From the Editor: January 2005 - Security on the Go
It's time to question some security assumptions. Regular users' systems are always on an internal network with a firewall between them and the Internet. The only hosts reachable from the outside are a few bastion hosts. Bastion hosts run a strictly limited set of software, and only sysadmins have accounts on them. Computer security depends on physical security, because anyone who breaks into the server room can boot the server from a rescue disk and have his or her way with the files.
Meanwhile, in the real world, you have a copy of the project you're working on and a bunch of confidential e-mail on your laptop, and you're drinking La Minita at Dana Street Roasting Company while you peruse your project's Request Tracker and hold a Jabber meeting with people in three countries.
Public wireless cafés are a lot of great things, but secure corporate networks they're not. Because more and more companies would rather pay for laptops and drop-in office space than cubicles and desktops for all, you can wave bye-bye to the neat security chart with a bunch of stuff between the user and the menacing Internet Cloud.
Linux distributions are starting to offer good support for some encrypted partitions, which do the attacker no good without the key. Mike Petullo takes the process to its logical extreme and encrypts the root filesystem, which means you can encrypt everything (page 62).
The less we trust the network, the more we need encrypted e-mail. At Linux Journal, we rolled out GNU Privacy Guard (GPG) for everyone. Encrypted mail isn't the tweaky mess it used to be, now that the common mailers are integrating GPG support. Find out how to make secure mail a part of your work life in Roy Hoobler's article on page 52.
Now that everyone is outside all the time, the problem of removing unneeded software and keeping packages up to date is even more critical. Fortunately, many of the Linux distributions offer easy tools for installing new versions. Jeremy Turner shows off some screenshots on page 46. Meanwhile, we're still experimenting with SELinux, which could lock down even insecure versions of software to contain attacks. James Morris gives us a peek at the SELinux future on page 56.
The new mobile way of working isn't only a burden for sysadmins. Users often prefer to escape from cubicle-land. Why not make your company's Linux migration a productivity and multimedia treat, not a retraining chore? Just as Lincoln Durey's “Dear Laptop Vendor” was going to press in the fall of 2004, HP made the bold move of offering Linux preinstalled on a full-featured notebook computer. We had one at Linux Journal to try out, and yes, we're impressed. Get the details, including the results of a support call, on page 74.
Have fun keeping your systems secure for the real world, and if you see me editing the next issue at a coffeehouse, come over and say hi.
Don Marti is editor in chief of Linux Journal.
Practical Task Scheduling Deployment
One of the best things about the UNIX environment (aside from being stable and efficient) is the vast array of software tools available to help you do your job. Traditionally, a UNIX tool does only one thing, but does that one thing very well. For example, grep is very easy to use and can search vast amounts of data quickly. The find tool can find a particular file or files based on all kinds of criteria. It's pretty easy to string these tools together to build even more powerful tools, such as a tool that finds all of the .log files in the /home directory and searches each one for a particular entry. This erector-set mentality allows UNIX system administrators to seem to always have the right tool for the job.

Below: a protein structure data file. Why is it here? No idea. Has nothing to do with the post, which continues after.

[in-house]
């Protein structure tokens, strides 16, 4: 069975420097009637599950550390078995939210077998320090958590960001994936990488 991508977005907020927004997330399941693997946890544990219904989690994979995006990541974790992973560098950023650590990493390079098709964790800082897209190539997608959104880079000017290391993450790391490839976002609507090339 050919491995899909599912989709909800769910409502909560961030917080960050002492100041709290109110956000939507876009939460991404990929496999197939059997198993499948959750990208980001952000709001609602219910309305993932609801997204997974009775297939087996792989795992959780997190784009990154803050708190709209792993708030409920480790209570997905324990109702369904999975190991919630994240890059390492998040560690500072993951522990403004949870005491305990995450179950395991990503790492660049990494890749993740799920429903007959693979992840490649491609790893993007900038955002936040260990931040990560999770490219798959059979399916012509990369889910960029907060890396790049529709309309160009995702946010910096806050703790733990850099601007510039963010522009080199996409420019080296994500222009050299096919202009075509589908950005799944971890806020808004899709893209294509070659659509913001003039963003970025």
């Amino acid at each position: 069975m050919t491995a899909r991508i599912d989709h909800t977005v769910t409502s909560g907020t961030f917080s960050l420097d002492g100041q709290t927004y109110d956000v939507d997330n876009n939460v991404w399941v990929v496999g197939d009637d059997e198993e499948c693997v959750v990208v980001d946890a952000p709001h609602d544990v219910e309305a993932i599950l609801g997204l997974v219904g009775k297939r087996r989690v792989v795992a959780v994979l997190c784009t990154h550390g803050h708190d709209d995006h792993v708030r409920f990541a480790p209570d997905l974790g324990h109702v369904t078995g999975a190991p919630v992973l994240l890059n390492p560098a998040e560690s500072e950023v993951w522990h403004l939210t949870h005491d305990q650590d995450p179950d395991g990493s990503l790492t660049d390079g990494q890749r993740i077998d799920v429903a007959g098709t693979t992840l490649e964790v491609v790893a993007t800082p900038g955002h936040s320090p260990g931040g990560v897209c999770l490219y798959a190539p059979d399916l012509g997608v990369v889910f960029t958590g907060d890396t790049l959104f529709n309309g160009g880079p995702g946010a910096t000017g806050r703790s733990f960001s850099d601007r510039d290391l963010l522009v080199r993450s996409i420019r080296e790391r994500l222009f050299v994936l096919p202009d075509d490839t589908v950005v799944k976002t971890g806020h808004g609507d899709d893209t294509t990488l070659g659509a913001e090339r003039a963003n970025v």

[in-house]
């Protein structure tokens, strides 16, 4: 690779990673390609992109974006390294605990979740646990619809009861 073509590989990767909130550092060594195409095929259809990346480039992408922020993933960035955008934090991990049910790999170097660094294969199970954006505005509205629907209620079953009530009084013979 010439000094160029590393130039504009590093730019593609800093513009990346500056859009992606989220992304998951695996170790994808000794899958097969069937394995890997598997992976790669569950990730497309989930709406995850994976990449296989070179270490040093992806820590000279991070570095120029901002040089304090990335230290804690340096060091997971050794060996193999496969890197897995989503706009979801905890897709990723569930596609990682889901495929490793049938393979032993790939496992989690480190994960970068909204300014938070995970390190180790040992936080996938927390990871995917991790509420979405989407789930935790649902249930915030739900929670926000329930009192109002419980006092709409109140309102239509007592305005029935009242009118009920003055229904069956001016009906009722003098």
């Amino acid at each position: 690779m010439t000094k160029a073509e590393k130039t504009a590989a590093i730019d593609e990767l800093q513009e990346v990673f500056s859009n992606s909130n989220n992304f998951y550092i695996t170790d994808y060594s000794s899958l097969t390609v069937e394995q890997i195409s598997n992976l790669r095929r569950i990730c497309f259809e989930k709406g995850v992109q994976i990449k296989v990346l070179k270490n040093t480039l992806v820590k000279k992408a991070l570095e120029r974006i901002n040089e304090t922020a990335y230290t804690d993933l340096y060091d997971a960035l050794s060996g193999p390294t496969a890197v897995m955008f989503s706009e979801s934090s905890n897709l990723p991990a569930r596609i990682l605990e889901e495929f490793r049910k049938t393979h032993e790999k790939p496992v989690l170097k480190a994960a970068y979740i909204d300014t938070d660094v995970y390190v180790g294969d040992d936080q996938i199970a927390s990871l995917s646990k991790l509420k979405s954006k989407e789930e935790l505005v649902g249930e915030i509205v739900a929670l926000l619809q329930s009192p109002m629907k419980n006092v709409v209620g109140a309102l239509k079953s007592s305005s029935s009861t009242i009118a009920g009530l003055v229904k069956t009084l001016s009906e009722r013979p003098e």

Cron traditionally has been considered another such a tool for job scheduling, but is it enough? This webinar considers that very question. The first part builds on a previous Geek Guide, Beyond Cron, and briefly describes how to know when it might be time to consider upgrading your job scheduling infrastructure. The second part presents an actual planning and implementation framework.
Join Linux Journal's Mike Diehl and Pat Cameron of Help Systems.
Free to Linux Journal readers.View Now!
|The Firebird Project's Firebird Relational Database||Jul 29, 2016|
|Stunnel Security for Oracle||Jul 28, 2016|
|SUSE LLC's SUSE Manager||Jul 21, 2016|
|My +1 Sword of Productivity||Jul 20, 2016|
|Non-Linux FOSS: Caffeine!||Jul 19, 2016|
|Murat Yener and Onur Dundar's Expert Android Studio (Wrox)||Jul 18, 2016|
- Stunnel Security for Oracle
- The Firebird Project's Firebird Relational Database
- Murat Yener and Onur Dundar's Expert Android Studio (Wrox)
- SUSE LLC's SUSE Manager
- Managing Linux Using Puppet
- My +1 Sword of Productivity
- Non-Linux FOSS: Caffeine!
- Google's SwiftShader Released
- SuperTuxKart 0.9.2 Released
- Doing for User Space What We Did for Kernel Space
With all the industry talk about the benefits of Linux on Power and all the performance advantages offered by its open architecture, you may be considering a move in that direction. If you are thinking about analytics, big data and cloud computing, you would be right to evaluate Power. The idea of using commodity x86 hardware and replacing it every three years is an outdated cost model. It doesn’t consider the total cost of ownership, and it doesn’t consider the advantage of real processing power, high-availability and multithreading like a demon.
This ebook takes a look at some of the practical applications of the Linux on Power platform and ways you might bring all the performance power of this open architecture to bear for your organization. There are no smoke and mirrors here—just hard, cold, empirical evidence provided by independent sources. I also consider some innovative ways Linux on Power will be used in the future.Get the Guide